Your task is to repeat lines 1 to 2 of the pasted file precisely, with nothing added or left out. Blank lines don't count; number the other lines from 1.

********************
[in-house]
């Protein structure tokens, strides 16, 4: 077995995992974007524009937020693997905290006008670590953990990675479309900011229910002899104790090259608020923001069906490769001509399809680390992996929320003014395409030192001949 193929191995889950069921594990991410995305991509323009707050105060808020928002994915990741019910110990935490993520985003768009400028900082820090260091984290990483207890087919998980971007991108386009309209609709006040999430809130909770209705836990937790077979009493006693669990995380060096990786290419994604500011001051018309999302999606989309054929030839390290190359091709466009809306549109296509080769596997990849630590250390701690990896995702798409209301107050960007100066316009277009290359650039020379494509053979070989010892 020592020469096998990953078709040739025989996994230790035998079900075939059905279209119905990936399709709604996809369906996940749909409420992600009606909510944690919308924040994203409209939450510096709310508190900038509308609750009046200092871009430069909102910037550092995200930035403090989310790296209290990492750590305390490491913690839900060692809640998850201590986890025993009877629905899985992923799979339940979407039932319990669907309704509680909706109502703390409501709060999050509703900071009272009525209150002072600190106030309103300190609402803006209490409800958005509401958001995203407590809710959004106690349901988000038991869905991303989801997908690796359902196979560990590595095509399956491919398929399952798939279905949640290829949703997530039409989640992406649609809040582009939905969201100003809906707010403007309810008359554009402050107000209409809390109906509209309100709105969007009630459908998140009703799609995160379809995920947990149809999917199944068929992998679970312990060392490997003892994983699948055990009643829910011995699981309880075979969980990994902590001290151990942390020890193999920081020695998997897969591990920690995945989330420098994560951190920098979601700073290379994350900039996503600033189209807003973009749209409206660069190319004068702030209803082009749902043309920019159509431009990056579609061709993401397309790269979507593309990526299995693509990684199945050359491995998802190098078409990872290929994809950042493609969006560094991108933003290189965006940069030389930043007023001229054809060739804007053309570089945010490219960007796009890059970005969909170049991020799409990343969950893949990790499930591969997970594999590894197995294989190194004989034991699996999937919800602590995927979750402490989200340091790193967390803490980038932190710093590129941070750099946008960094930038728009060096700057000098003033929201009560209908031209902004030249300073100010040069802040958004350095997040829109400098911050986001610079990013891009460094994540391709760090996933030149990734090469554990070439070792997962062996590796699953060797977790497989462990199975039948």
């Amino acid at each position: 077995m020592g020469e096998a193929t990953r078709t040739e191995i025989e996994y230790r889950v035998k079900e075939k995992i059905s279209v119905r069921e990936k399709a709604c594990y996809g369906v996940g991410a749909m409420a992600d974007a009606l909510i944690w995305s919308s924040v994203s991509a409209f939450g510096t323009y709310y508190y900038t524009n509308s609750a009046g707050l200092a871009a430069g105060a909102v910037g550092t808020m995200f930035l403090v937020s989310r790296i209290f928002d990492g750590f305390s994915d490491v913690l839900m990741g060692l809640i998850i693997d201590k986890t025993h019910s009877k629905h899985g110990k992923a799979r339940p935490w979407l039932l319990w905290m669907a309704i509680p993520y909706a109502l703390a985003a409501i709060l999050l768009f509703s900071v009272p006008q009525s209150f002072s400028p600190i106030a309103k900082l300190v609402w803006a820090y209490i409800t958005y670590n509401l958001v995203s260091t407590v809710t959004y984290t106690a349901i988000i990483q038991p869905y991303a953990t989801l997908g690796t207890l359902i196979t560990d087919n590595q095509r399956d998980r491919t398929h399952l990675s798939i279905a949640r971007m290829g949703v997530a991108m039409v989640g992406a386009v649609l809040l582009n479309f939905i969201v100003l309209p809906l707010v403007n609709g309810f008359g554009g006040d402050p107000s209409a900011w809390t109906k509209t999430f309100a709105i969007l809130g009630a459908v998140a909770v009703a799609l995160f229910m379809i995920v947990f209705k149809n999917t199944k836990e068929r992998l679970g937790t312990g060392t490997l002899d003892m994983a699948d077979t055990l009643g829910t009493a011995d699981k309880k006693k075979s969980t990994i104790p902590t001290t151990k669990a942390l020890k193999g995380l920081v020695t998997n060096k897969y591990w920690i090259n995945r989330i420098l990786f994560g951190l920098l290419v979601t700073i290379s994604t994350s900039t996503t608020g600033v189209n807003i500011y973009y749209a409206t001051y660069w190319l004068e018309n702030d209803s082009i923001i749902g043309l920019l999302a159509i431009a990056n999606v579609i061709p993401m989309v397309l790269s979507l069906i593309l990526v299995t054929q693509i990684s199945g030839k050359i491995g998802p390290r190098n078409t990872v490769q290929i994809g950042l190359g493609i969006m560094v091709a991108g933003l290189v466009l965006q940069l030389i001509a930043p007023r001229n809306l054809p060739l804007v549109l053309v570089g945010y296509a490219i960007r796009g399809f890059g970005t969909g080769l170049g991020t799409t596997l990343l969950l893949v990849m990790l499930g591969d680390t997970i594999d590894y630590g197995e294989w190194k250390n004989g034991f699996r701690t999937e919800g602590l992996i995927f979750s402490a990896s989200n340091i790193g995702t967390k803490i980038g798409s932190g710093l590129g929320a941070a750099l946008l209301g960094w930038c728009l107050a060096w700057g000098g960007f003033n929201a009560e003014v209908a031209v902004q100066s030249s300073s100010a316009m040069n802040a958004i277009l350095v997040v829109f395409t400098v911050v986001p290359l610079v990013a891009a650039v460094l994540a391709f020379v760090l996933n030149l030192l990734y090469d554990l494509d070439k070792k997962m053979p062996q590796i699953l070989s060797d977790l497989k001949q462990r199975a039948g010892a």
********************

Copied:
[in-house]
């Protein structure tokens, strides 16, 4: 077995995992974007524009937020693997905290006008670590953990990675479309900011229910002899104790090259608020923001069906490769001509399809680390992996929320003014395409030192001949 193929191995889950069921594990991410995305991509323009707050105060808020928002994915990741019910110990935490993520985003768009400028900082820090260091984290990483207890087919998980971007991108386009309209609709006040999430809130909770209705836990937790077979009493006693669990995380060096990786290419994604500011001051018309999302999606989309054929030839390290190359091709466009809306549109296509080769596997990849630590250390701690990896995702798409209301107050960007100066316009277009290359650039020379494509053979070989010892 020592020469096998990953078709040739025989996994230790035998079900075939059905279209119905990936399709709604996809369906996940749909409420992600009606909510944690919308924040994203409209939450510096709310508190900038509308609750009046200092871009430069909102910037550092995200930035403090989310790296209290990492750590305390490491913690839900060692809640998850201590986890025993009877629905899985992923799979339940979407039932319990669907309704509680909706109502703390409501709060999050509703900071009272009525209150002072600190106030309103300190609402803006209490409800958005509401958001995203407590809710959004106690349901988000038991869905991303989801997908690796359902196979560990590595095509399956491919398929399952798939279905949640290829949703997530039409989640992406649609809040582009939905969201100003809906707010403007309810008359554009402050107000209409809390109906509209309100709105969007009630459908998140009703799609995160379809995920947990149809999917199944068929992998679970312990060392490997003892994983699948055990009643829910011995699981309880075979969980990994902590001290151990942390020890193999920081020695998997897969591990920690995945989330420098994560951190920098979601700073290379994350900039996503600033189209807003973009749209409206660069190319004068702030209803082009749902043309920019159509431009990056579609061709993401397309790269979507593309990526299995693509990684199945050359491995998802190098078409990872290929994809950042493609969006560094991108933003290189965006940069030389930043007023001229054809060739804007053309570089945010490219960007796009890059970005969909170049991020799409990343969950893949990790499930591969997970594999590894197995294989190194004989034991699996999937919800602590995927979750402490989200340091790193967390803490980038932190710093590129941070750099946008960094930038728009060096700057000098003033929201009560209908031209902004030249300073100010040069802040958004350095997040829109400098911050986001610079990013891009460094994540391709760090996933030149990734090469554990070439070792997962062996590796699953060797977790497989462990199975039948």